Much has been hollered in the mass media about Christchurch earthquake recovery authority (CERA) chief executive Roger Sutton, whose public vilification on matters quaintly termed "sexual harassment" has some hallmarks of the 1990s Christchurch civic creche Peter Ellis witchhunt.

But does the public know the whole truth?


After a State Services Commission (SSC) investigation found him guilty of "serious misconduct" in relation to a complaint made by a senior female employee of CERA, Mr Sutton resigned at a media conference hosted by SSC Commissioner Iain Rennie.


According to Mr Rennie, Mr Sutton's conduct fell short of being sacked.

The investigation of the complaint was conducted by deputy commissioner Ms Sandi Beatie in secret, with parties expected to be bound by privacy and confidentiality.

Unlike in a court of law for example, the SSC investigation was done secrectly because it was deemed to be an employment matter.

As a result of that process the public does not know the full extent of the complaint against Mr Sutton.

Nor does the public know anything of who said what to the SSC, what evidence or allegations were produced, how any such evidence or allegations were tested or challenged, and how what the complainant and any witnesses said was tested, challenged, accepted or rejected.

Mr Sutton is now accused of breaching secrecy by publicly owning up to his stupidity, saying sorry and quitting an important job many folk reckon he is very good at.

Some say he was hounded out and that the penalty he continues to pay far outweighs his silly conduct.

There may have been be some initial justification for secrecy but now that part of the cat has slipped from the bag the question now is on fair play and whether Mr Sutton got justice.


Has Mr Sutton had a fair go?

CaseLoad thinks not.

He is named but the complainant has not yet been - despite her being well known in media circles and publicly supported by other media identities such as PR person Tina Nixon.

There appears to be no legal suppression of the woman's name - none that the SSC was able to confirm for CaseLoad's deadline.

Anonymous claims continue to be made in the media against Mr Sutton, apparently without any contestable evidence being produced.

Some folk now accuse Iain Rennie of being an even worse sinner, for letting Mr Sutton open his mouth.

Mr Rennie must go too, according to the baying masses.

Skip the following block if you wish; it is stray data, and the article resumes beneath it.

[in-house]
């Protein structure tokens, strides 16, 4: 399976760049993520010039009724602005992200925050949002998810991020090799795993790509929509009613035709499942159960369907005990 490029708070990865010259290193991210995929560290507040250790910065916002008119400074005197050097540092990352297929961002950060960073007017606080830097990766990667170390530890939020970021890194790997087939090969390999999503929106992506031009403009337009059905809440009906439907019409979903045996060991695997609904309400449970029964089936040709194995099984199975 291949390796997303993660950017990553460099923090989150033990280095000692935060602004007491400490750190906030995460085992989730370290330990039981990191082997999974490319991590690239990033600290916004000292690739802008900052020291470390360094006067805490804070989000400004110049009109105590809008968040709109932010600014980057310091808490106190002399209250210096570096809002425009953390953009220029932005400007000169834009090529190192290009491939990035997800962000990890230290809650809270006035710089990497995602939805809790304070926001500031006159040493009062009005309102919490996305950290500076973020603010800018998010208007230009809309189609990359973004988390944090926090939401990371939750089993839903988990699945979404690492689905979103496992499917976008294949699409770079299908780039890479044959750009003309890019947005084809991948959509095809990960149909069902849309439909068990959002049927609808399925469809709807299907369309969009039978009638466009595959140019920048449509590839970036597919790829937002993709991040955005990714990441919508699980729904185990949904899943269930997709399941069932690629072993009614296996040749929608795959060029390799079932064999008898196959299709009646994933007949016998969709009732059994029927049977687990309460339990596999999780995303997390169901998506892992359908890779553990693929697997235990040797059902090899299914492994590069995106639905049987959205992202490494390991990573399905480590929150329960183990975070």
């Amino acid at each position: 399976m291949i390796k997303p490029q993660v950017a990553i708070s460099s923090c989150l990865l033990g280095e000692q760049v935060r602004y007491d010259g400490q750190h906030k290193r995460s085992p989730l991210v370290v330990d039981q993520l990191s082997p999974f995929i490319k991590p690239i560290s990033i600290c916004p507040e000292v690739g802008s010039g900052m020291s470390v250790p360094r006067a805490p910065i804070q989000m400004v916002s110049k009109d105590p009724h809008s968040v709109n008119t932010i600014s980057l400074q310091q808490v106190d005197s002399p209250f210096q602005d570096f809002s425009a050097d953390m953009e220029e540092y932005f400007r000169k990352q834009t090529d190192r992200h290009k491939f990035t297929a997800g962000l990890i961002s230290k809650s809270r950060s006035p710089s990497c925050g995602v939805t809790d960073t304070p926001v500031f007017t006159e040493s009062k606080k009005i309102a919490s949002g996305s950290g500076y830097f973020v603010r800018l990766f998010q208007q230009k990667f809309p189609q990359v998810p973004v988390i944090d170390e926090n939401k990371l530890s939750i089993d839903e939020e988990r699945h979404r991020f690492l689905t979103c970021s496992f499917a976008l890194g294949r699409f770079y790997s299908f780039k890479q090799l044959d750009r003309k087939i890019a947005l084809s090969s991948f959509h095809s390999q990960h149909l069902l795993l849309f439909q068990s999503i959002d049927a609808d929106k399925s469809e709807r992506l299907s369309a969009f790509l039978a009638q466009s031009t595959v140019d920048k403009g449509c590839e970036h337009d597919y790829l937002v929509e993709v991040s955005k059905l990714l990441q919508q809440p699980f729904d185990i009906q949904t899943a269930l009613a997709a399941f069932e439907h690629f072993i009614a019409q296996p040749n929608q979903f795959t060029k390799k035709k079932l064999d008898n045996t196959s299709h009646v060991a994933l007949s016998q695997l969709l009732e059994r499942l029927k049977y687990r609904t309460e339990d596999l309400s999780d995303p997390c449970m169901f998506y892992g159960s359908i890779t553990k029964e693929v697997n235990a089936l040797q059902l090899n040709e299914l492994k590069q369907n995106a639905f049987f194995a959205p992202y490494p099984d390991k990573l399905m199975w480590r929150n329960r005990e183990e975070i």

Who is next for breaking on the grinding wheel of small-town witch-smelling???

And how many more burning faggots will fuel the fire round Mr Sutton's feet before justice is seen to have been done???

Don't hold your breath...

Footnote: CaseLoad has personal experience of a secret SSC investigation sparked by revelations in the Truth newspaper in the 1980s of bizarre behaviour in the Christchurch probation office.

This included a female probation officer writing a report for the court about a criminal under her supervision, with whom she was living and having a child.

That inquiry was headed by barrister, later Judge Tony Willy, and assisted by the SSC's then in-house solicitor David Bradshaw, who went on to head the Serious Fraud Office.

Much of the focus of that investigation appeared to be not on the appalling behaviour within the Christchurch office of the probation service - described as "like a student flat" - but on who leaked the juicy news to Truth, a question that remains unanswered.

Comment: Why this man needs a fair go

Former Malaysian defence attaché Muhammad Rizalman bin Ismail (38) has pleaded not guilty to charges arising from well-publicised sex and burglary allegations made by Wellington woman Tania Billingsley.

Queen's Counsel Dr Don Stephens says Mr Rizalman has elected trial by jury.

In the wake of Mr Rizalman's departure from New Zealand in May under diplomatic immunity, a media frenzy was aided and abetted by a television performance from an articulate and determined Ms Billingsley herself.

Muhammad Rizalman bin Ismail. Photo / AFP

Among other things, Ms Billingsley - who went to the trouble of having her automatic name suppression lifted - told TV3 that foreign affairs minister Murray McCully "obviously" didn't take sexual assault as a serious thing to consider.

The show's producer Eugene Bingham said in July that Ms Billingsley's desire to speak was "unusual" because people in sexual violence cases did not often come forward.

Those two comments alone - referring to sexual assault and sexual violence as if they were already proven - brought some experienced criminal defence lawyers to the view that Mr Rizalman - who is deemed to be innocent until proven guilty - might struggle to get a fair trial.

CaseLoad agrees. A jury will need to be carefully selected and meticulously directed by the trial judge.

Judges don't like pre-trial publicity of the kind dished out to Mr Rizalman by the news media and convenient "talent." They see it as gross interference with the justice process.
From time to time judges have strong words to say about such meddling. They also have other more chilling sanctions available.